Supply Chain Innovation: What Factors Provide the Greatest Resistance to Change?

Editor’s Note: The following is an excerpt of a guest blog post by Adrian Gonzalez published by Manhattan Associates. The post highlights results from a survey conducted recently with members of Indago’s supply chain research community on the factors that provide the greatest resistance to change when it comes to supply chain capabilities. 

According to Wikipedia, “Gleicher’s Formula” for change (D x V x F > R = ∆) was created by David Gleicher at Arthur D. Little in the early 1960s. The variables are defined as follows:

D: Signifies the degree of dissatisfaction with the current situation.
V: The vision of what can be done and what is possible.
F: A plan of the first concrete steps that can be taken towards materializing the vision.
R: The resistance to change.
∆: Change

In a survey conducted in October 2022 with members of the Indago supply chain research community — who are all supply chain and logistics executives from manufacturing, retail, and distribution companies — we explored aspects of Gleicher’s Formula from a supply chain management perspective.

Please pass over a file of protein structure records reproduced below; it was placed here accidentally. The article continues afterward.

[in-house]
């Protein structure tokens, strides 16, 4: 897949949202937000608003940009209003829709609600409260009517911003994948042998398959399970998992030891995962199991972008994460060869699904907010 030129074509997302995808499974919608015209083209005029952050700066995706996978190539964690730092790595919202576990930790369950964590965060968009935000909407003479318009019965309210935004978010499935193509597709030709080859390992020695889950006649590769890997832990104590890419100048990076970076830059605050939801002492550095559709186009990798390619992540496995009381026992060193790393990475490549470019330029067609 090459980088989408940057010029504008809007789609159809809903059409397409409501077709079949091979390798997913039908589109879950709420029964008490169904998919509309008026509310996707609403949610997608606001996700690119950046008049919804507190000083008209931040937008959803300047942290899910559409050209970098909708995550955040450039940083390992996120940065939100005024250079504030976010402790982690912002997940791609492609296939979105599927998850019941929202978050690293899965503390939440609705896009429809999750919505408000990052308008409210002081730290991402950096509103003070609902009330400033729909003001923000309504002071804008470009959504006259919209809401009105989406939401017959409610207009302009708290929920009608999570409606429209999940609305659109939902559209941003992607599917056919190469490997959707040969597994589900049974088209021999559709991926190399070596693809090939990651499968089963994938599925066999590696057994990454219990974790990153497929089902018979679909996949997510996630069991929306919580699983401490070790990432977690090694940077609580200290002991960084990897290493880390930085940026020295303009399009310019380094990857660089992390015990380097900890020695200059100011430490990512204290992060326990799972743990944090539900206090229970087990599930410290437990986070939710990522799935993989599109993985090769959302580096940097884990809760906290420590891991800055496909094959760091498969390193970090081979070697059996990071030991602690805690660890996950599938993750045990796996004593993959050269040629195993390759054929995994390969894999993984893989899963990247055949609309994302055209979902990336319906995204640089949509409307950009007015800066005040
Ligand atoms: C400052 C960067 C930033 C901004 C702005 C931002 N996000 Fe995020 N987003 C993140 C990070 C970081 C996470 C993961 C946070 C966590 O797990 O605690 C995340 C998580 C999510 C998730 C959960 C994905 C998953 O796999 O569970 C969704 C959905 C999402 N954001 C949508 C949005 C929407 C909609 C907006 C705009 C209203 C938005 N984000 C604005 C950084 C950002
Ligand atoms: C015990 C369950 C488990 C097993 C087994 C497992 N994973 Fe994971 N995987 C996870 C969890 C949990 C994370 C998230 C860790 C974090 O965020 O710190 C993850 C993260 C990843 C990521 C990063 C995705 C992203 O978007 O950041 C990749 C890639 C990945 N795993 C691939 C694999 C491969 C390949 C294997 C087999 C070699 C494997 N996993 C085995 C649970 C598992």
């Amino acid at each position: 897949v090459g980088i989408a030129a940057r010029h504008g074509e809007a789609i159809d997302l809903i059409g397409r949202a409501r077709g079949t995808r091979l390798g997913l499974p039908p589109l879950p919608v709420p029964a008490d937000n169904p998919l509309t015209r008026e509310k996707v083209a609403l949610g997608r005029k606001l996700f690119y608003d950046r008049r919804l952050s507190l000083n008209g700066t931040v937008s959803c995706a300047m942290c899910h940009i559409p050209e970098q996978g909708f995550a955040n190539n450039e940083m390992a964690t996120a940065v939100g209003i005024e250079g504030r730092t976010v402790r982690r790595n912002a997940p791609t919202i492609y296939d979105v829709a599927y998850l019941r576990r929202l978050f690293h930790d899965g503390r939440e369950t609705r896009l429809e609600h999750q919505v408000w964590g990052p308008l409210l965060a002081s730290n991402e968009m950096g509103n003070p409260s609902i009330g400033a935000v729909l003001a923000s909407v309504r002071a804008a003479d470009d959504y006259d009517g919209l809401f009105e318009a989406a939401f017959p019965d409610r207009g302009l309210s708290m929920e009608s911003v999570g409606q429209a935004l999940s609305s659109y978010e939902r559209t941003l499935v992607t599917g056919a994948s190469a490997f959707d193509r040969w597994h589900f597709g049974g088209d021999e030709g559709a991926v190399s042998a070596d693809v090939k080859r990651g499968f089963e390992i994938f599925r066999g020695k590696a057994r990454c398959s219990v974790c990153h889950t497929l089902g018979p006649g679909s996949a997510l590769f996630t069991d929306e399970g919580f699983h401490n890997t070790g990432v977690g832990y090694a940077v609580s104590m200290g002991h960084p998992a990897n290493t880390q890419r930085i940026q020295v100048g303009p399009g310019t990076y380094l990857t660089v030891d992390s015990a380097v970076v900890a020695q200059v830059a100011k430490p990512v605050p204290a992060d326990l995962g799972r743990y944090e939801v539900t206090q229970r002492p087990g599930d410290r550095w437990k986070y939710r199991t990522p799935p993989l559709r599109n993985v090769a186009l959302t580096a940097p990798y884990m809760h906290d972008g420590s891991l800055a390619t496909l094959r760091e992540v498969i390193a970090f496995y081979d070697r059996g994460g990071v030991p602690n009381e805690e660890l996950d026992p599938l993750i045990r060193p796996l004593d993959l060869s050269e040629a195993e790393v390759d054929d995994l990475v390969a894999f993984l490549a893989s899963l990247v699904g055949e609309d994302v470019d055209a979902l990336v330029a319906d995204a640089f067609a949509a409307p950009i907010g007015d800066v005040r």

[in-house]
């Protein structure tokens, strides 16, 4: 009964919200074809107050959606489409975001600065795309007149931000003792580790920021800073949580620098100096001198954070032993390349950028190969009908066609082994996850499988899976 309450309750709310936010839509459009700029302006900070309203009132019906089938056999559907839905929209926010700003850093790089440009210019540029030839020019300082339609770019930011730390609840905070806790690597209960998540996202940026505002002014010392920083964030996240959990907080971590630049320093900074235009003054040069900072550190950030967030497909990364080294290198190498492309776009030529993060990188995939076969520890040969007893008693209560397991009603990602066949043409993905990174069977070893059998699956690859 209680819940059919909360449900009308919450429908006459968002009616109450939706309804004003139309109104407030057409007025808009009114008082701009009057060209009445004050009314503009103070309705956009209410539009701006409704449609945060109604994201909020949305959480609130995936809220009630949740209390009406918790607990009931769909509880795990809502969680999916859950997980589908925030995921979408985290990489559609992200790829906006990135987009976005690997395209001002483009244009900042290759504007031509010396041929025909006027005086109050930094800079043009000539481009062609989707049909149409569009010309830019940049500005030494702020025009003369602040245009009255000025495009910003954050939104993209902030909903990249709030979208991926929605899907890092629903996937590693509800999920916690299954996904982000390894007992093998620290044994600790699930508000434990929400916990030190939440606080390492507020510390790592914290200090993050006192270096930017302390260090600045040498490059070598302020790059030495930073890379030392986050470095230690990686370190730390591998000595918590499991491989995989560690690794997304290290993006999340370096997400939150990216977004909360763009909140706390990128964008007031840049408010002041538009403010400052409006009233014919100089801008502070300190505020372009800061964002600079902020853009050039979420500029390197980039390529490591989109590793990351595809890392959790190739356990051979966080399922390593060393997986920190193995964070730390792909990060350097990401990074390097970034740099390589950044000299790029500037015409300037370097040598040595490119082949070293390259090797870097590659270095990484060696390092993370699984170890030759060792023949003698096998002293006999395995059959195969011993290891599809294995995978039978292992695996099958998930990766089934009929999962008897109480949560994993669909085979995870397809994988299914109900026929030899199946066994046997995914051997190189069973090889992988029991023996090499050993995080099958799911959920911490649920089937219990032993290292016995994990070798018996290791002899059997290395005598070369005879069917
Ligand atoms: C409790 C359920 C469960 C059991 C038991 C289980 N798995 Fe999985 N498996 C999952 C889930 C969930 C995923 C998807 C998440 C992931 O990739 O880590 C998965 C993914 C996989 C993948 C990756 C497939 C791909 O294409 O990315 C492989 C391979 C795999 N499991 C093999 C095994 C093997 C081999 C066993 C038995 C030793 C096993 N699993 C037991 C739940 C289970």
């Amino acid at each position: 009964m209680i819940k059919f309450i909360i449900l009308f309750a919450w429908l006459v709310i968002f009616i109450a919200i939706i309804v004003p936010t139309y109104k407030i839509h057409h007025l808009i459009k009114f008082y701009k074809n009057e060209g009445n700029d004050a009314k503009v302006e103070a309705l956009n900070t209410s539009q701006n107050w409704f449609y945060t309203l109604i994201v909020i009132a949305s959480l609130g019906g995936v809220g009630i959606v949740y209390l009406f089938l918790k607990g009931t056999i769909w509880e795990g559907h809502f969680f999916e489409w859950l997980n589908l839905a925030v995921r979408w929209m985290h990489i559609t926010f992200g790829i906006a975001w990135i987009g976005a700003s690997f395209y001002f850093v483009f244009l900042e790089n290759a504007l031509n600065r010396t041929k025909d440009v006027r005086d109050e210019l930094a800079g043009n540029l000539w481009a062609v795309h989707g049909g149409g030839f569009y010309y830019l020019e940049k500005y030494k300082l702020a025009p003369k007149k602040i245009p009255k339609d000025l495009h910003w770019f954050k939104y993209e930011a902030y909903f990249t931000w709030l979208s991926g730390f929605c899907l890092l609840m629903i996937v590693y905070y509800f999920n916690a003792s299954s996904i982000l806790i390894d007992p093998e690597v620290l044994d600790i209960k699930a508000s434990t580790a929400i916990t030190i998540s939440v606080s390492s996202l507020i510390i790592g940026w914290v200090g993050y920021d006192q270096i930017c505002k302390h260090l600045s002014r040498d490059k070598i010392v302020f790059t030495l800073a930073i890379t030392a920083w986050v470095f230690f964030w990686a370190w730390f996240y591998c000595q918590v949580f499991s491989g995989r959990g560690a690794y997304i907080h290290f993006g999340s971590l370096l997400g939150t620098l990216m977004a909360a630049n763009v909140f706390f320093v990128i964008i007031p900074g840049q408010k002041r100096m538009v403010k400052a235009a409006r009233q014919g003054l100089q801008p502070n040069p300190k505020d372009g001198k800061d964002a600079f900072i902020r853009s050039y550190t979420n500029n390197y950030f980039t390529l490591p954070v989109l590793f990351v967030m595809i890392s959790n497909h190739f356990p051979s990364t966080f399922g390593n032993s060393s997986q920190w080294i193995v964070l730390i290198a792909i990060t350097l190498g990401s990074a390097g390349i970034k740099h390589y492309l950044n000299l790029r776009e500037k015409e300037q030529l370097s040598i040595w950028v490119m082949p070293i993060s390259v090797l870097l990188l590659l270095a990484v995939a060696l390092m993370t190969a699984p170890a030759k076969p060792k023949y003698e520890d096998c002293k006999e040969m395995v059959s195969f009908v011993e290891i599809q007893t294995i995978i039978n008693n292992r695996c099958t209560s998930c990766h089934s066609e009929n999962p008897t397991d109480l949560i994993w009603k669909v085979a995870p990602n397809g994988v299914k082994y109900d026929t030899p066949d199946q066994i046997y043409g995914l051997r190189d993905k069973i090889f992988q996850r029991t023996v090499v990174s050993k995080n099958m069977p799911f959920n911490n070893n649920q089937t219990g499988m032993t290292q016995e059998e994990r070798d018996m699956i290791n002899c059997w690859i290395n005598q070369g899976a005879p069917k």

Since supply chain professionals often mention “change management” as a big challenge in driving innovation at their companies, the survey focused on that part of the formula. We asked Indago members, “When it comes to your supply chain capabilities, which factors provide the greatest resistance to change?”

“Lack of resources” topped the list of factors that provide the greatest resistance to change, with 64% of our member respondents selecting it. It was followed by “Lack of upper management support” (52%) and “Lack of investment budget” (44%).

Indago members were also asked, “What actions/steps are you taking over the next year to realize your vision of ‘what can be done and what is possible’ in your supply chain?”

Read the rest of the commentary for all the survey results, plus analysis and recommendations.